Is ‘collusion with Russia’ over?

Special Counsel Robert Mueller has been a busy fellow for the past week. Rapid fire, his indictment of several Russian nationals for meddling in the 2016 election has been followed by a guilty plea, for lying to investigators, from a lawyer tied to Trump-campaign figures Paul Manafort and Richard Gates; a new indictment against Manafort and Gates that, as anticipated, added tax- and bank-fraud charges (in Virginia) to already existing money-laundering charges (in Washington); and finally, just breaking as this is written, a guilty plea from Gates on charges of defrauding the United States and lying to the FBI.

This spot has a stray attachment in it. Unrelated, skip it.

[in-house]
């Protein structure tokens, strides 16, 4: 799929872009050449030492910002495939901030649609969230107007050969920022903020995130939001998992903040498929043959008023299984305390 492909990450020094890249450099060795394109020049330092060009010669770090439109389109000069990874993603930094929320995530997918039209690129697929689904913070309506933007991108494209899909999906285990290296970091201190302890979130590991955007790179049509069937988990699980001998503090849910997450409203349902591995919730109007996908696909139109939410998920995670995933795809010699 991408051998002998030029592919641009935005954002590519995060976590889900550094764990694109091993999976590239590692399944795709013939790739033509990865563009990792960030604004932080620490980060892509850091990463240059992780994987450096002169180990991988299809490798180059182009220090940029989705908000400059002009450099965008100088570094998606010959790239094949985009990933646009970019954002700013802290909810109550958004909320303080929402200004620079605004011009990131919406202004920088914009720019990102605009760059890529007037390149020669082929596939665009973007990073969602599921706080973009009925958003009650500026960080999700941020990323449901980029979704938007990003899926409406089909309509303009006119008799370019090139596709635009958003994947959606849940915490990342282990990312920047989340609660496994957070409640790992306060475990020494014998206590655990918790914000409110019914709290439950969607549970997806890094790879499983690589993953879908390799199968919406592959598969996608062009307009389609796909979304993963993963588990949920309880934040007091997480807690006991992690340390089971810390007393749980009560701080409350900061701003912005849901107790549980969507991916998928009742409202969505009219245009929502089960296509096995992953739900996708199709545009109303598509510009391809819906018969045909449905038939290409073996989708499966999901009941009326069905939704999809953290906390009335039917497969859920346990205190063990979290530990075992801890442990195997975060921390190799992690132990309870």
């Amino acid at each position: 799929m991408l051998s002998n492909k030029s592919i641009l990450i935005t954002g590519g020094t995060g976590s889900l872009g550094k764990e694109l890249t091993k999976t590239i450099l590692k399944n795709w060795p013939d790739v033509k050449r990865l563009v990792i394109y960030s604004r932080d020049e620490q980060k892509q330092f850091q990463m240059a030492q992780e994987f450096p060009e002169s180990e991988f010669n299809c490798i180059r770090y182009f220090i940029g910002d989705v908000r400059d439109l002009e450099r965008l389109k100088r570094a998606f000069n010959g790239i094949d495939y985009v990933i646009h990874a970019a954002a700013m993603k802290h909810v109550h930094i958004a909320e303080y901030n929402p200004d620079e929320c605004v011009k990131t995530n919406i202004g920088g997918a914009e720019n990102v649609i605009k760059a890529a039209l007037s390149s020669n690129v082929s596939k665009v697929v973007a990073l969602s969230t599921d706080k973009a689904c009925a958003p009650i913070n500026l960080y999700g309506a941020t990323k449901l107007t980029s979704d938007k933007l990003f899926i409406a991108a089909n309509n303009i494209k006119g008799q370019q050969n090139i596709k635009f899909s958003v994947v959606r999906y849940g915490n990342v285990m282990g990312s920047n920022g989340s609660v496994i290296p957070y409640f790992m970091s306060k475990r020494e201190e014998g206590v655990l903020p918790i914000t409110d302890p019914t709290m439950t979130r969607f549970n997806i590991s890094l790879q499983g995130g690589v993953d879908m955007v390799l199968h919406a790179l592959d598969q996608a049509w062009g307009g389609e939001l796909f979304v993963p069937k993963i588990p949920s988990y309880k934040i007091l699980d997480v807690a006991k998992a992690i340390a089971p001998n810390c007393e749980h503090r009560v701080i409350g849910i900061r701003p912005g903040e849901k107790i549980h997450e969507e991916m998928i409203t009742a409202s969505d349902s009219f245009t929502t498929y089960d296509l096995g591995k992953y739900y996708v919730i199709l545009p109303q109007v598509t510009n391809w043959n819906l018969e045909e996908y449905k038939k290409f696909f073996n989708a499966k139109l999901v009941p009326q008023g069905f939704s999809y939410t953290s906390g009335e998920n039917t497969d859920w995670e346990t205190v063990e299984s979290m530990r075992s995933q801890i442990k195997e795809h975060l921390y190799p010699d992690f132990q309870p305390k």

As President Trump’s champions emphasize, what is most notable about this array of allegations is an omission: Nowhere has the special counsel charged any kind of criminal collusion between the Trump campaign and the Kremlin.

Of course, “collusion with Russia” was the suspicion — or, skeptics would counter, the carefully crafted political narrative — that launched the Mueller investigation. So has the collusion theory been abandoned? Is the fundamental rationale for the Justice Department’s appointment of a special counsel, which has addled the Trump administration for seven months, now a big “Never mind”?